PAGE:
Email is by far the number one way networks are compromised and the main route for data leakage. Fortunately there are some simple ways to safeguard this vital asset and the resources your email connects to.
1. Proper passwords
Too many email accounts are protected by passwords weaker than a Tour de France racer’s bicep. Simple passwords are simple to remember – so left to their own devices, that is what end users tend to choose.
A better approach is to have a policy that demands complex passwords that are regularly changed and kept secret. And to not have the same password used for email also used to log onto corporate apps and network resources. This way if the email password is cracked, the other resources are still safe.
2. Block data leakage
Email is one of the main sources of data leakage. The data that gets out can include credit card numbers, social security numbers and confidential medical information.
The first step is to develop and disseminate a policy that helps ensure that this data is not sent out, either on purpose or inadvertently.
That is not enough. You should also have a tool to look for keywords related to confidential data and find keywords not just embedded in the email, subject line and attachments, but also the address.
3. Stop spam in its tracks
Spam remains a huge annoyance, but even worse, a massive security problem. That’s because more than three percent of spam mail carries malware.
And spam remains a huge productivity problem. If you just get five spams a day, and spend half a minute with each message, you’ll waste 15 hours a year, finds Ferris Research.
4. Control content via filtering and monitoring
IT and upper management know that data is perhaps their most precious resource, and some more precious than others, such as financials, client data, unreleased products, strategies – all of which are all game-changers if purloined.
While many believe the only real security threat comes from outside hackers, the insider threat can be more insidious and dangerous. And with email, your end users don’t even always know they are causing such a problem.
Email content monitoring can help solve most of these problems, keeping your company out of hot water by blocking inappropriate messages.
5. Make malware go away
Malware of all shapes and sizes isn’t going away, but instead is getting more vicious and numerous. And new attacks are emerging all the time. Not only do you have to beat back the thousands of exploits already out there, you also have to protect yourself from zero-day exploits.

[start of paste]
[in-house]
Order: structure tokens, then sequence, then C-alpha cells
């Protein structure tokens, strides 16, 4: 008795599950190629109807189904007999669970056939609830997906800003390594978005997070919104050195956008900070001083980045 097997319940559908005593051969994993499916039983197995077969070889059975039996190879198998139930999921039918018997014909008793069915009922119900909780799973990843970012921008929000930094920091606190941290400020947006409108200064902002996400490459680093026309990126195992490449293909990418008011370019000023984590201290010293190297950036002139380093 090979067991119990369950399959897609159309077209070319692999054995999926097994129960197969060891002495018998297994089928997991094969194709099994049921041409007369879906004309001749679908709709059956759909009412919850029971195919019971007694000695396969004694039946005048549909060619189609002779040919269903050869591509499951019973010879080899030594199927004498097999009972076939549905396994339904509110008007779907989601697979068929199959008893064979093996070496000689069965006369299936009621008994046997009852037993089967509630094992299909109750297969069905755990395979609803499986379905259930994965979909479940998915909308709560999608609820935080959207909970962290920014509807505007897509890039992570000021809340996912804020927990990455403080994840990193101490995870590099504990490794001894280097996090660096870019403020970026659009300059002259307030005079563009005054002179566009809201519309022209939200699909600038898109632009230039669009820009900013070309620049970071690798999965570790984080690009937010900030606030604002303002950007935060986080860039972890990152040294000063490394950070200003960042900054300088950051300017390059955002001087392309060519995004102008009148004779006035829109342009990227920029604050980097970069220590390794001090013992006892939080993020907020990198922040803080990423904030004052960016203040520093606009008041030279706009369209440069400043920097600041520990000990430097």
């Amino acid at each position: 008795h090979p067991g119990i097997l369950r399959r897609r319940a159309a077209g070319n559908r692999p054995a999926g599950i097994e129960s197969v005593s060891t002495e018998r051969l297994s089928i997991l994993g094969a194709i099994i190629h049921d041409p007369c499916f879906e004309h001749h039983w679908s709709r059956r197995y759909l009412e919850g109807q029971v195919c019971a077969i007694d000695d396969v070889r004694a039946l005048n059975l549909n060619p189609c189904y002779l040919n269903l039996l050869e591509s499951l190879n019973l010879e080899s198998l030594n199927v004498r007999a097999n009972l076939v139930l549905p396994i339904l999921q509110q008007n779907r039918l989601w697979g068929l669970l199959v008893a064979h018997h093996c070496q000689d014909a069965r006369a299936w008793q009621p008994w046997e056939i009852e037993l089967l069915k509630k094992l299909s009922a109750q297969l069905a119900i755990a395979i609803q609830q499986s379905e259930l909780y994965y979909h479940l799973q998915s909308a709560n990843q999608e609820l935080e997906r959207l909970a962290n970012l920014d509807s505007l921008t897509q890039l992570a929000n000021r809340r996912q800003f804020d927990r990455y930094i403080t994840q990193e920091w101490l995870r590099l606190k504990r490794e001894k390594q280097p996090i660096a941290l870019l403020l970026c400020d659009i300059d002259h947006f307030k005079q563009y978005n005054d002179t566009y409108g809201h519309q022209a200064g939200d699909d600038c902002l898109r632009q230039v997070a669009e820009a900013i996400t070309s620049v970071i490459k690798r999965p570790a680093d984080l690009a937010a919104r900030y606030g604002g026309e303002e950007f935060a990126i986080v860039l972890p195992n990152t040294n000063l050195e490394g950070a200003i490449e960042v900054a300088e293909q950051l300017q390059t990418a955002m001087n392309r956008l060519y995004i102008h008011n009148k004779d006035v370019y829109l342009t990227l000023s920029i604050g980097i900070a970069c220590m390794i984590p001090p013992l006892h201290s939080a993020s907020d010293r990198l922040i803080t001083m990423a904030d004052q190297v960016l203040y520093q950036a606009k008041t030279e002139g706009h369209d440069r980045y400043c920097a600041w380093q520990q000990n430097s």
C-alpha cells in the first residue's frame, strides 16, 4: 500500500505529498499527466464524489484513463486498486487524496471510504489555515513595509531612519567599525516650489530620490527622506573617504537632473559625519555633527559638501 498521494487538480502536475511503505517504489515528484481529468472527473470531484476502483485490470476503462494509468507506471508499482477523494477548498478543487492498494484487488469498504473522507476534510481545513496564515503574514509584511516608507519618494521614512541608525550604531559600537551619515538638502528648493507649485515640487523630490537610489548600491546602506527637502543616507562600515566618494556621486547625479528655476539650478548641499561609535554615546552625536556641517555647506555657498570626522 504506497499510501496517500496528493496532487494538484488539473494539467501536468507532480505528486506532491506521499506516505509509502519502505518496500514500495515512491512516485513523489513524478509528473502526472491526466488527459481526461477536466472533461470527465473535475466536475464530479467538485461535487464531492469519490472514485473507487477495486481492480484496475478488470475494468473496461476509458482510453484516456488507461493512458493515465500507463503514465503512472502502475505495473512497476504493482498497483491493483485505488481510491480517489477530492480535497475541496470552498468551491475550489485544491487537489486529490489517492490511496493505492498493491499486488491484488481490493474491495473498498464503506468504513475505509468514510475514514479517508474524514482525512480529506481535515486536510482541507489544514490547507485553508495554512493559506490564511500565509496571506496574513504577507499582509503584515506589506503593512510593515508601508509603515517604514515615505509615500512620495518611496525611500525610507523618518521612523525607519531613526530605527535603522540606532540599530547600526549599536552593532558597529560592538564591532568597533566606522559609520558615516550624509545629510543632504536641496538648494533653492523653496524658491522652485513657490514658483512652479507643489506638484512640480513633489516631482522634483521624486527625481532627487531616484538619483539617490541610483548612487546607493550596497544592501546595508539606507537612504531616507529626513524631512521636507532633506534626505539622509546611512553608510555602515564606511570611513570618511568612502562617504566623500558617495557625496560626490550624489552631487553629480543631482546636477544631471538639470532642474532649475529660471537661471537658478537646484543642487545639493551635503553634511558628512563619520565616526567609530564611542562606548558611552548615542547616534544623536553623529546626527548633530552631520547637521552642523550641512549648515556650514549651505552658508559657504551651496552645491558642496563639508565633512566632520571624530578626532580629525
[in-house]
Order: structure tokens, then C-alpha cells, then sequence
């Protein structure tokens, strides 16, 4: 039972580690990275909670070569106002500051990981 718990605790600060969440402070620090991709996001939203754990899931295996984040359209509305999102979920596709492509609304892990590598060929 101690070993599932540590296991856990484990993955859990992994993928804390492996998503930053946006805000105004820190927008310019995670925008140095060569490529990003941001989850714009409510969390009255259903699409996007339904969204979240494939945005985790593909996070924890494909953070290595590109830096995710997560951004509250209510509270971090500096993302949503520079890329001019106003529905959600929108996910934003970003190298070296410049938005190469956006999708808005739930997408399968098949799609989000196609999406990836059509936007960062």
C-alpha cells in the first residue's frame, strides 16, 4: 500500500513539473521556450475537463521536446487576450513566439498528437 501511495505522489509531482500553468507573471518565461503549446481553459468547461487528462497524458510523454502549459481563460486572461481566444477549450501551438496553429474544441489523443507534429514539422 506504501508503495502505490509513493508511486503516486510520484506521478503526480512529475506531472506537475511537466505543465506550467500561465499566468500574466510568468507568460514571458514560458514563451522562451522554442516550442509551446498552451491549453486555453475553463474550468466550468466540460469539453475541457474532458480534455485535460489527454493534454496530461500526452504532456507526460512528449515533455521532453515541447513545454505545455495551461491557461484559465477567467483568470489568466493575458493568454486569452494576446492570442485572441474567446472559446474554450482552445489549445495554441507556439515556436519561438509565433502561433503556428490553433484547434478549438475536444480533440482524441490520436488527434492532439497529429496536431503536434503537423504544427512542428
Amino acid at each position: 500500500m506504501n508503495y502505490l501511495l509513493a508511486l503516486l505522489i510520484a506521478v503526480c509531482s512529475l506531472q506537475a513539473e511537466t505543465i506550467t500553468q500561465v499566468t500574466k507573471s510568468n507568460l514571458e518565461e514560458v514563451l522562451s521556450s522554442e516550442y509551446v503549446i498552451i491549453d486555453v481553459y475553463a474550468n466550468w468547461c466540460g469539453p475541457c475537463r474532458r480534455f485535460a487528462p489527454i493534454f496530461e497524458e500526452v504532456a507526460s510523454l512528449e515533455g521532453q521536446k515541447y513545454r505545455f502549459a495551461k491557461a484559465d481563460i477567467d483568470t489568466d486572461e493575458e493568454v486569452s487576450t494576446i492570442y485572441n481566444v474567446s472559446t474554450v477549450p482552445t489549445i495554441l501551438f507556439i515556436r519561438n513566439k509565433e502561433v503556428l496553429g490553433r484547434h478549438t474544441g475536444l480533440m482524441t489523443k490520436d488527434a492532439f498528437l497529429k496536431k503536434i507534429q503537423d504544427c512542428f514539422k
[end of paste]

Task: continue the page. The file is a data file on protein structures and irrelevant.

Just like with spam, you need multiple anti-malware engines for true protection.
6. Block breaches
The annual Verizon Data Breach Investigations Report recently found that hackers are increasingly conducting email attacks to support espionage, much of which is corporate espionage. These attacks are more organized than ever, often conducted by organized criminals or even state-supported.
Many financial and health care companies fall under compliance regulations. But even for those that don’t, this kind of compliance is good discipline, good security, and good data leakage protection.
Compliance rules carry serious consequences. Consider the Health Insurance Portability and Accountability Act of 1996 (HIPAA) in the US.
First, failure to comply can be a real reputation buster. An employee at the Regional Medical Center in Memphis disclosed patient data by accident though email. The mistake impacted 1,200 patients, and the Center had to widely disclose the problem.
It can be just as bad on the wallet. A hospice in Idaho lost just one laptop and had a $50,000 fine.
8. Training and best practices
One essential way to protect email is defense-in-depth tools, anti-spam, anti-malware and monitoring. Despite these efforts, attacks can still get through. That’s because hackers use social engineering to trick employees into giving up the goods.
Famous ex-hacker Kevin Mitnick is now training end users to resist hackers, and phishing in particular. Security training company KnowBe4, LLC. for whom Mitnick works, looked at 372 shops with over 291,000 endpoints.
Prior to end user training, close to 16 percent of employees were vulnerable to phishing. Training had a dramatic impacting, reducing phishing vulnerability 12-fold. Mitnick believes poorly trained employees are the real weak link, but when schooled become what Mitnick terms a ‘human firewall’.
9. Fight phishing
Phishing is very effective with the uninitiated and untrained. But even sophisticated users can be taking in by a cleverly designed scheme. Think it’s not a big problem? Almost 40 million users fell victim to phishing, a rate 90% higher than the previous two years.
10. Implement defense-in-depth
Email attacks come from every direction and in many different forms. The only way to be safe, in addition to offering training, is to implement defense-in-depth. You must have:
– Antivirus and anti-malware
– Content filtering.
Want to learn more about how you can enhance your email security? Get your free eBook 10 things you must do about email security right now! today.